By MS Swaminathan, 21/09/2010 | .mp3, 11.06 MB | 1105 views |
Programme: Global Conference on Aquaculture 2010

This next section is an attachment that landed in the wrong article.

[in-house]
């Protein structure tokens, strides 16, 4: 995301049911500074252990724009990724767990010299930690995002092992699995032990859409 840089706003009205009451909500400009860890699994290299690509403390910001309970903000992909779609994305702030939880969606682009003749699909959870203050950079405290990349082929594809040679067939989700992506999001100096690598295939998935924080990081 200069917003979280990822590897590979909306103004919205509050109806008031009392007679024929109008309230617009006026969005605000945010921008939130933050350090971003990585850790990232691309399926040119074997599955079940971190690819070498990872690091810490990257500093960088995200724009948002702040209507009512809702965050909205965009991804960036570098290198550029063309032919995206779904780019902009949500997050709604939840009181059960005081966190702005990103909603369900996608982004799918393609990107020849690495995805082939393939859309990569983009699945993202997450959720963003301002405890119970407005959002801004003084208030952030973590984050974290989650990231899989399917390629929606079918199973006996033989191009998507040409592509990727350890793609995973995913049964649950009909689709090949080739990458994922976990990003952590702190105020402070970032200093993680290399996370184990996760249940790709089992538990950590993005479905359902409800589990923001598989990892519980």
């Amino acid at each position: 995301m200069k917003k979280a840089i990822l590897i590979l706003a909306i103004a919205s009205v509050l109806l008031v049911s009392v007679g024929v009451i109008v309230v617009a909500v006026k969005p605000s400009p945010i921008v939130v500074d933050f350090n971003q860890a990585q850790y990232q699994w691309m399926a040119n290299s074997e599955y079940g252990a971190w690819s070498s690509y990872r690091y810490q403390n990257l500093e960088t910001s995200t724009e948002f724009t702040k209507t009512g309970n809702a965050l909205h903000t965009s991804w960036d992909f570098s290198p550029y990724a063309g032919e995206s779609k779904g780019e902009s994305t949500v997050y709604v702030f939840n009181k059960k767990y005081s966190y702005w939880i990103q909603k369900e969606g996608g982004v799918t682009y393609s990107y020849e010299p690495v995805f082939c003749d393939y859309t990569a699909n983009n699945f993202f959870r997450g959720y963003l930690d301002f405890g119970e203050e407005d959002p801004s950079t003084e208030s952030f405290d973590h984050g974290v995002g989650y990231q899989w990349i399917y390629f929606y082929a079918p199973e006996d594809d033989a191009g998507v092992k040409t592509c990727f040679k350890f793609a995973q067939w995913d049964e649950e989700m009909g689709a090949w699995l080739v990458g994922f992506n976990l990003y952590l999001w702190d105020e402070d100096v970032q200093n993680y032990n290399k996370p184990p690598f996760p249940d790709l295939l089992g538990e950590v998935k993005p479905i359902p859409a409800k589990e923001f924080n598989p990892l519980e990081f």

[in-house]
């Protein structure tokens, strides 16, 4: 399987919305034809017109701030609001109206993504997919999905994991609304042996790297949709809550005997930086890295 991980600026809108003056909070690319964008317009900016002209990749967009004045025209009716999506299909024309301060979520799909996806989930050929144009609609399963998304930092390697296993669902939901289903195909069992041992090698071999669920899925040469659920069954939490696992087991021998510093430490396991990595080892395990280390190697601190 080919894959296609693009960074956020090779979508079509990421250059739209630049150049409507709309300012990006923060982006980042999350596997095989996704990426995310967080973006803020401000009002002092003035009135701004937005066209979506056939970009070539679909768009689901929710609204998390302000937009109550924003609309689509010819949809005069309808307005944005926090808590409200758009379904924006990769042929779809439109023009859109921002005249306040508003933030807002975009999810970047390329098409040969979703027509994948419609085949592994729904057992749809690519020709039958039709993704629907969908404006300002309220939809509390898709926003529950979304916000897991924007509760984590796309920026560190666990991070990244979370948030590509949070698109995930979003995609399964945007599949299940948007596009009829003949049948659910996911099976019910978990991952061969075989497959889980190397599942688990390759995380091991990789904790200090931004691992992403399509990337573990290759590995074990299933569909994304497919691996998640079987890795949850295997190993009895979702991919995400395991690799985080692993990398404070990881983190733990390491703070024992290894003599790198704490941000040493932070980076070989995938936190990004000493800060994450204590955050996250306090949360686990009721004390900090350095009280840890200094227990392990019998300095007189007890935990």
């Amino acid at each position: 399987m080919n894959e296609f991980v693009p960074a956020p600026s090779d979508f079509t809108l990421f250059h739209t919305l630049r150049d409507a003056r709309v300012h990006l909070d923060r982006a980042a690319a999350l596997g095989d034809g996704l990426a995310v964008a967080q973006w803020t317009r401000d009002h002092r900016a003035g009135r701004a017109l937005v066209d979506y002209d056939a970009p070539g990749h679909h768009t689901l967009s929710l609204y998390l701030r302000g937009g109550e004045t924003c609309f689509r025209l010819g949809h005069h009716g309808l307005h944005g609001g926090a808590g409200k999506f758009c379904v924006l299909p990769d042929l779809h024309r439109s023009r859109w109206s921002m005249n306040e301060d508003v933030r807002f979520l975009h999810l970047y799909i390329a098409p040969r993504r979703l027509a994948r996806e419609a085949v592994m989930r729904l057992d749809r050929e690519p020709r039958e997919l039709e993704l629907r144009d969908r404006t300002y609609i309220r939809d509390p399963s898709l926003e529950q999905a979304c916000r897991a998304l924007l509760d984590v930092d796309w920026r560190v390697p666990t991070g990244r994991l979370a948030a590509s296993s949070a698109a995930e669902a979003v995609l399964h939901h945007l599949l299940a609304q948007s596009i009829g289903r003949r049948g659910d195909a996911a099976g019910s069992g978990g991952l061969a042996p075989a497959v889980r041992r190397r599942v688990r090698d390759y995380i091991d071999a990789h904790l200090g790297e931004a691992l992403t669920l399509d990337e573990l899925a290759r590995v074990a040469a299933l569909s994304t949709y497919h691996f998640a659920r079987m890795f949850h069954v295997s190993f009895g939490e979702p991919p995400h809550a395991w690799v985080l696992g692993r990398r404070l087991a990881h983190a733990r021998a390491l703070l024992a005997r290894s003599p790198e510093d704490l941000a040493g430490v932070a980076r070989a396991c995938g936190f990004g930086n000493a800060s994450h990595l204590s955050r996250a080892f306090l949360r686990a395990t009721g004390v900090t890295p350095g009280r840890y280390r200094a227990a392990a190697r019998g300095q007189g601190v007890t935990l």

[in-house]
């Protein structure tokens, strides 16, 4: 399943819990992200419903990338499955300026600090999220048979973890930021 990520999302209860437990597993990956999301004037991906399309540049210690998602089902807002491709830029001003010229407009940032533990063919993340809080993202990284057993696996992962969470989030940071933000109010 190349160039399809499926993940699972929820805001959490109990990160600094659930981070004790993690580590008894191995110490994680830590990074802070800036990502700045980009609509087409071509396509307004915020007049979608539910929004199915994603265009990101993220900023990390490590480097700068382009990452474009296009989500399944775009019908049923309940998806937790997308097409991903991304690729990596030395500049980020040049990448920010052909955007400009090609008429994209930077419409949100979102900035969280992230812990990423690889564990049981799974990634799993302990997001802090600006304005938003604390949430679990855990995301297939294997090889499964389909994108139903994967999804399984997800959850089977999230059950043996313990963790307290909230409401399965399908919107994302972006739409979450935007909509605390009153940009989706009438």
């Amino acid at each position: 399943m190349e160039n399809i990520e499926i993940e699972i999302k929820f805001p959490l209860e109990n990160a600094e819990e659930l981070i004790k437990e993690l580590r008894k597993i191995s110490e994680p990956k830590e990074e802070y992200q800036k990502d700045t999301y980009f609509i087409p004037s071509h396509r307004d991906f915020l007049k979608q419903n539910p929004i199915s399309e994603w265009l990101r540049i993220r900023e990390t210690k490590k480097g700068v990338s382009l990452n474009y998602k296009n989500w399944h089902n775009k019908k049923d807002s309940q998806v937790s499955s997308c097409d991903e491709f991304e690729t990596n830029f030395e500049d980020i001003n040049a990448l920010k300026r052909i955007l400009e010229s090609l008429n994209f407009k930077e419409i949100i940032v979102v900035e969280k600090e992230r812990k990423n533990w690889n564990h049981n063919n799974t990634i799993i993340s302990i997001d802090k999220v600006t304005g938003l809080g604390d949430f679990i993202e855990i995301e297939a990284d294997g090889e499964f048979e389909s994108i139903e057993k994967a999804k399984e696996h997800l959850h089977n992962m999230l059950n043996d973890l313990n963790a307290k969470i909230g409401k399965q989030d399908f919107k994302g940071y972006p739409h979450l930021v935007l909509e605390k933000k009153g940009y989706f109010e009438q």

Fisheries and aquaculture contribute significantly to food and nutrition security. About 20 percent per capita intake of animal protein for more than 2.8 billion people is from fish and for over 400 million people fish meets 50% of the requirement for animal protein and minerals. Malnutrition is still the number one killer compared to other diseases and fish with its affordable protein and essential nutrients scores over other forms of animal protein. It is a rich source of micronutrients, minerals, essential fatty acids and proteins and is particularly important for the pregnant mother and in child health and development. An estimated 42 million people, majority of them from developing countries work full or part time as fishers and fish farmers. The potential for further improving livelihoods is huge, since it is the fastest growing food sector with 7% annual growth and with 37% by volume of world production traded internationally. For developing countries in relation to the combined earnings from the major agricultural commodities of rice, coffee, bananas, rubber, sugar and tea, the net earnings from fishery products are greater. Production from capture fisheries is not expected to increase much further, as most stocks have reached or exceeded their harvestable limits. On the other hand, aquaculture is growing more rapidly than all other animal food producing sectors, with an average global growth rate of 8.8 percent year since 1970. Of the total global aquaculture production of 68.3 million tonnes (valued at US $ 106 billion), in 2008 from 340 plant and animal species, 93% was from developing countries and this underscores its importance in increasing the income of poor farmers. The importance of aquaculture in meeting the protein requirements from fish is evident from the fact that while kg per capita fish consumption rose from 14.9 in 1995 to 17.1 in 2008, the percentage contribution of aquaculture increased from 29 to 46% for the same period. If the current growth can be sustained, it is estimated to meet more than 50 percent of the total fish requirements by 2015. However the growth in aquaculture can be derailed by climate change unless measures to mitigate and adapt are put in place. Investments in aquaculture compared to other animal protein sources would bring better returns with regard to climate change in view of its considerable limited greenhouses gas and wastes produced per kg of meat.